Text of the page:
Every once in a while, a novel is placed in a town or place that I know well, but rarely does it cross paths with where I currently am, so it was something of a surprise when the protagonists of Niven’s innovative new romance ended up in Richmond, Indiana!
After years of homeschooling and hiding from her peers on account of some unwanted notoriety, Libby is returning to mainstream schooling. Her high profile comes from being identified as “America’s Fattest Teen” when she was rescued from her own house – a process that involved cutting through the walls to widen the doorway enough for her to be evacuated.
Jack's issues are more congenital. He can’t recognize faces, suffering from a neurological disorder called prosopagnosia or “face blindness.” His greatest concern is not his condition per se, but what he believes would happen if it became public knowledge. He fears the ridicule of his peers, so instead he's learned to hide the condition behind swagger and brashness.
When a prank gone awry ends Libby and Jack in detention together, they discover a bond that brings them together. To their mutual surprise, they find themselves confessing their deepest secrets to each other. An unlikely romance develops, which leads in turn to each of them taking steps to overcome their fears.
While largely predictable, this novel stands out for at least two reasons: the unusual conditions and challenges of its protagonists and the greater message about kindness and standing up to peer pressure. There are so many ways Niven could have gone for easy sappiness, but the ending here is complicated and just as fulfilling. And the story is full of vivid and powerful scenes like Libby standing in her bikini in front of her peers or Jack getting in trouble for confusing his younger brother with another boy. And even tired old tropes like the requisite drunken teen party scene were treated in surprisingly original ways that gave them a bit more life.
Libby and Jack's trip to Richmond takes them to Clara's Pizza King which turns out to be a real restaurant and pretty much as described in the book. With this story fresh in my had, I decided to check it out and found it fun, quirky, and memorable -- so special thanks to Niven for the dining suggestion!
Saturday, September 08, 2018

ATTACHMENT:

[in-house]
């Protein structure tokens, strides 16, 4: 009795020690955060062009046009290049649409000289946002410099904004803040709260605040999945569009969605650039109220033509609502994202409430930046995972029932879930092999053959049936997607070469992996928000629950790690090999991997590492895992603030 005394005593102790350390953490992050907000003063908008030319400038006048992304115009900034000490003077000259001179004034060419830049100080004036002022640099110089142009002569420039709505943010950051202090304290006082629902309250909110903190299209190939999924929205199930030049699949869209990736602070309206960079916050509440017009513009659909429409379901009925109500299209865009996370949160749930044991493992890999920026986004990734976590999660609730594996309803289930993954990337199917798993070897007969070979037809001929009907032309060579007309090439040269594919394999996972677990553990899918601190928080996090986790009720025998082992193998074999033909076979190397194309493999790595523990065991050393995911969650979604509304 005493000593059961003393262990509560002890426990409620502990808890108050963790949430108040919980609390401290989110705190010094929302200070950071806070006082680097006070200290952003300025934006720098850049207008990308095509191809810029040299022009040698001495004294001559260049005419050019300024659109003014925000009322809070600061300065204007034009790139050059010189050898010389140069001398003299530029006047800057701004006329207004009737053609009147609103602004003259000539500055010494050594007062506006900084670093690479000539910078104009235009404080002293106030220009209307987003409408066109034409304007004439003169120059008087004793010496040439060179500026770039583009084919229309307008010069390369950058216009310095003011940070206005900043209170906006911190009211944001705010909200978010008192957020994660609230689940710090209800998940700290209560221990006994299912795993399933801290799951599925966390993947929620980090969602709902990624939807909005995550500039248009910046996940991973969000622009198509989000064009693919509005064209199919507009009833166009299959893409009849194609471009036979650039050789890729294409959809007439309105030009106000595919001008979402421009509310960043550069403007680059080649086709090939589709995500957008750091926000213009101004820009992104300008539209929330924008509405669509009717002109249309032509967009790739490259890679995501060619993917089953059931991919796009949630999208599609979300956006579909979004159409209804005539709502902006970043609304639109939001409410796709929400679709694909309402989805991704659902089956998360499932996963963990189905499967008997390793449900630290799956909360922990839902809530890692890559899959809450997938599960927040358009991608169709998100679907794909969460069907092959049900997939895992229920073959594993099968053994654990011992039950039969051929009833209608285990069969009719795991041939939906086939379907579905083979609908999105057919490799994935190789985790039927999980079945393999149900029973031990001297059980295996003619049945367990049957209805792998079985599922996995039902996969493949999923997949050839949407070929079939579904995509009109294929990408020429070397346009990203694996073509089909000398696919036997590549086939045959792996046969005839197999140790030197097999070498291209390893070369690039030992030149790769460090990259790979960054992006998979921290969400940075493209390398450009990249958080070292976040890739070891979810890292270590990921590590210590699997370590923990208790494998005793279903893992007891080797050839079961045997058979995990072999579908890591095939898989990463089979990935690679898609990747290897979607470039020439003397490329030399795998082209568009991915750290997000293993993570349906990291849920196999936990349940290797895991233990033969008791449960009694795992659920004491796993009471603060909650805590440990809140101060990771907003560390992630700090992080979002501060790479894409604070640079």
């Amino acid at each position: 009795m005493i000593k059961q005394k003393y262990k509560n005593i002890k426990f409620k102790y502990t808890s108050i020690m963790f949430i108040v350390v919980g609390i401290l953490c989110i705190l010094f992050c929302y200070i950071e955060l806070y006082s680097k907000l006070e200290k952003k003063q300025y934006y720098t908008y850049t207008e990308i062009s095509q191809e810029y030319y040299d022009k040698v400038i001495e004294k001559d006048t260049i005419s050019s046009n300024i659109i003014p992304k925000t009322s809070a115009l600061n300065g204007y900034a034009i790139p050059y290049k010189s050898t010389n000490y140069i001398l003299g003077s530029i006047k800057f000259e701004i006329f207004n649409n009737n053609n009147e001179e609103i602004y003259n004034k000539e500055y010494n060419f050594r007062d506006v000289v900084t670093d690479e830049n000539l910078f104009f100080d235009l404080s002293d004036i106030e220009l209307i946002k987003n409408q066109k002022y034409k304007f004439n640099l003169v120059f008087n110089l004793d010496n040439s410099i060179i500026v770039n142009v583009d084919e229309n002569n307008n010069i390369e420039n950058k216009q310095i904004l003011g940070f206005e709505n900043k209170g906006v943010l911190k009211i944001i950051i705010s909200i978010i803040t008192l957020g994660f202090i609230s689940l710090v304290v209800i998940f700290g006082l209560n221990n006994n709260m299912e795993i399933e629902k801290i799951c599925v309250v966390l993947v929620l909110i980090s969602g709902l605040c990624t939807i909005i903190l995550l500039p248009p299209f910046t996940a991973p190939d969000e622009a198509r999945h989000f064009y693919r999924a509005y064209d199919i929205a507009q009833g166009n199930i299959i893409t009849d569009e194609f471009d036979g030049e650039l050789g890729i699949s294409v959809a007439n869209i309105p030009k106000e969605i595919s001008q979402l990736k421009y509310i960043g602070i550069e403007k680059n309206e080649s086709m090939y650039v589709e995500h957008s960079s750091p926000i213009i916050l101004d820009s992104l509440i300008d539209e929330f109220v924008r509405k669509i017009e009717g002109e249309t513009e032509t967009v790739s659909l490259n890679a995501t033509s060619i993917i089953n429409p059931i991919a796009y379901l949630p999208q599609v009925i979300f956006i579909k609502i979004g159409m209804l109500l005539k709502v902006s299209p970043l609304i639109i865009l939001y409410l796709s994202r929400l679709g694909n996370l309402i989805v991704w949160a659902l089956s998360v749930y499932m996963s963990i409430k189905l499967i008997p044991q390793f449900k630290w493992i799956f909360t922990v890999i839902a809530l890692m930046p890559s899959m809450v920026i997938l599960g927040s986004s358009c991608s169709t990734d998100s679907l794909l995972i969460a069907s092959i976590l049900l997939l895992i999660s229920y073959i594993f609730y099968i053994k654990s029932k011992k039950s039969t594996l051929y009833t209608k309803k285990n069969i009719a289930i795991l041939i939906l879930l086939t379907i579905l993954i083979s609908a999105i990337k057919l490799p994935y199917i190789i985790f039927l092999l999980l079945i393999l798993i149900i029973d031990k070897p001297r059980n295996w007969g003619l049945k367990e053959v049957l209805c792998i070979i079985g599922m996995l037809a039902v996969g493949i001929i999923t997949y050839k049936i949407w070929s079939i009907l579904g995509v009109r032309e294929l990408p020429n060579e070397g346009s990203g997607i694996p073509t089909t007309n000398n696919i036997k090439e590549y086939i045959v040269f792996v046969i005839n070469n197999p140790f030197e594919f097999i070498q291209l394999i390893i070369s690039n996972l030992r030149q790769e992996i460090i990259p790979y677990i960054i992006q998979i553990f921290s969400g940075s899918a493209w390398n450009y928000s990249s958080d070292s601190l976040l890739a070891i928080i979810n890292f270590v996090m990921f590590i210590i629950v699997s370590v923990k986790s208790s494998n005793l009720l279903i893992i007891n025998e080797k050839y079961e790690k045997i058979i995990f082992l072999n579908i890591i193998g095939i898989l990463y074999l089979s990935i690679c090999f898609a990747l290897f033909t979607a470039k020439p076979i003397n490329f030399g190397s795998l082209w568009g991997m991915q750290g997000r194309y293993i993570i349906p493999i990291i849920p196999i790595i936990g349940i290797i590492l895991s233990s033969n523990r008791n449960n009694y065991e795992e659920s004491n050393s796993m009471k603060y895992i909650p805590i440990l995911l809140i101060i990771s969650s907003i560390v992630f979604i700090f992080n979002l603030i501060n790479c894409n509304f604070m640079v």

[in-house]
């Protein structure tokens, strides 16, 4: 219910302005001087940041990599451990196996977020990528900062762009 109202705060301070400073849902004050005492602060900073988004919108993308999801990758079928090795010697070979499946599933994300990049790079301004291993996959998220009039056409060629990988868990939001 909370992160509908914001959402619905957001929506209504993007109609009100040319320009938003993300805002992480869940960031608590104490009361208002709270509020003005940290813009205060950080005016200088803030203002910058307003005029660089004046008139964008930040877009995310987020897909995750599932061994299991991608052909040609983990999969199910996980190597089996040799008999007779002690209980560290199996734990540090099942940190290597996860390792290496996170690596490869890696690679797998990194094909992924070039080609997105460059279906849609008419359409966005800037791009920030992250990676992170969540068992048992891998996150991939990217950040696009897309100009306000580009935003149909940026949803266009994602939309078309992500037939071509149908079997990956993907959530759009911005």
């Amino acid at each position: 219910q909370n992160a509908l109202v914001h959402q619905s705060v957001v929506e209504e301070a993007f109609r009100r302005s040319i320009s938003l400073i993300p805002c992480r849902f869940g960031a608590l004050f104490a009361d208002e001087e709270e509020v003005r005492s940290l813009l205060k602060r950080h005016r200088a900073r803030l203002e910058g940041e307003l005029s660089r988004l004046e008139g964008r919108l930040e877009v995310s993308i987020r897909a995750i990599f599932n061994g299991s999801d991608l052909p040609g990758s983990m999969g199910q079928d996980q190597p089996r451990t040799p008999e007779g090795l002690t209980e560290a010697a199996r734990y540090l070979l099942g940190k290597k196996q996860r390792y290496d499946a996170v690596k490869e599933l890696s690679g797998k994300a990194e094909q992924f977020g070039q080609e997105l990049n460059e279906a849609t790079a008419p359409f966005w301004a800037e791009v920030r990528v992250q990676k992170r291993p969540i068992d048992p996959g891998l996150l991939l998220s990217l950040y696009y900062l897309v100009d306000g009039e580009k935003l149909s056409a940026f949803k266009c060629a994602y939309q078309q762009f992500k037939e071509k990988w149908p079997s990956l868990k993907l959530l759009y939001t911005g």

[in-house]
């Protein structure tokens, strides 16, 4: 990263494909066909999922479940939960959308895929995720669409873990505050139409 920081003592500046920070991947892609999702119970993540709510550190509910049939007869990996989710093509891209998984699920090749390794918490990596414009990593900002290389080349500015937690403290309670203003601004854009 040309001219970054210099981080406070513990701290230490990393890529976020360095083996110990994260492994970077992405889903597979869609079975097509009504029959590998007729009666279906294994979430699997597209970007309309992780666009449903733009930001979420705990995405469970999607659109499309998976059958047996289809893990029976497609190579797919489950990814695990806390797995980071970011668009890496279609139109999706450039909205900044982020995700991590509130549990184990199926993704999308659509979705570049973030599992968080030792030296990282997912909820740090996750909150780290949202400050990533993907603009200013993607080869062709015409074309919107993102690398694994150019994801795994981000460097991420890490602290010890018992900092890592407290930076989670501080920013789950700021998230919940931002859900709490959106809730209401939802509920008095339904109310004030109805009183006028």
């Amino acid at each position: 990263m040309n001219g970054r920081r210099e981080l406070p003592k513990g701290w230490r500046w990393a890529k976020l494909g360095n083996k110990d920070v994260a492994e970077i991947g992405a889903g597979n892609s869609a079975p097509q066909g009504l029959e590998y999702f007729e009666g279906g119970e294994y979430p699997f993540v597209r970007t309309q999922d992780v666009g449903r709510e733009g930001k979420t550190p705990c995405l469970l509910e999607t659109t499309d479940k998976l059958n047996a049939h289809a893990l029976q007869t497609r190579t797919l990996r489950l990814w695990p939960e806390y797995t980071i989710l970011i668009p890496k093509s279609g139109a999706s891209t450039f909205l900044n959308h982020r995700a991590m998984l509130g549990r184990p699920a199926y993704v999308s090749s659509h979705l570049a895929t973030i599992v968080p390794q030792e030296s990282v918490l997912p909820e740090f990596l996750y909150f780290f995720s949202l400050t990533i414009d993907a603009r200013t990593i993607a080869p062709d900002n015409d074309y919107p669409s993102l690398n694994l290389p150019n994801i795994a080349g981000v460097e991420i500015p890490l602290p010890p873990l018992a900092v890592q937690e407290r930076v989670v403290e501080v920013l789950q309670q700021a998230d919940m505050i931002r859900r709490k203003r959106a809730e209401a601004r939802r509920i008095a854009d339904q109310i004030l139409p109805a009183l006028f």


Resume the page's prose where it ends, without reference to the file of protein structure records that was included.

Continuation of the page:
Zarin Wadia is the type of girl that adults warn other girls to avoid: a bad example, always seen hanging out with boys, smoking cigarettes, and disobeying authority. But living in Jeddah as a foreigner (half-Parsi) with an alien religion (Zoroastrian), Zarin knows that having some additional notoriety could hardly make much of a difference. And while being a rebel is an unimaginable risk in such a conservative country, Zarin feels drawn to risky behavior anyway. There is a thrill involved in clandestine trips to the Corniche with boys that helps to satisfy her need to live a real life. With a boy named Porus (fully Parsi, but also an outsider) who ironically is not her lover, she shares those dreams and hopes.
And then there is Mishal, who while more obedient to her elders, lives a secret life collecting gossip for her blog and living vicariously through that gossip and through watching her rather more libertine brother Abdullah and his friends. Unlike Zarin, she accepts that a girl cannot live like a boy, but her acceptance does little to improve the eventual outcome.
In case anyone was under the impression that being female (let alone a teenage girl) in Saudi Arabia was easy, this scathing portrayal of the hypocrisy of Saudi society and mores will open some eyes. For those of us already familiar with the misogyny of the culture, this novel is a somewhat tedious reinforcement of our biases. Still, Bathena’s portrayal transcends all of that through its detail and through its sympathy for its characters. While the environment is probably unfathomable to a North American teen, there is a universal humanity that young readers will recognize. And in this portrayal, an attempt to show how survival is possible, even if the costs will seem extreme. This is not the Saudi-bashing novel it deserves to be (Bhathena is much more subtle and maybe even kind).
Zarin herself is probably the most fascinating of the bunch as she doesn’t neatly fall into the carefree rebel mold into which we might like to place her. She pays a terrible price for her actions and she feels remorse and questions herself frequently through the story. Yet her bravery comes from a desire to live and break free of expectations – in a way that is instantly recognizable, yet fraught with unfamiliar risks. More problematic is the story itself which opens with the death of Zarin and Porus in a car crash -- the sort of story twist from which there is no recovery. Stranger, the death is largely inconsequential to the story and serves more as a distraction in the end. It is Zarin's life that we really care about. Fascinating and chilling at the same time.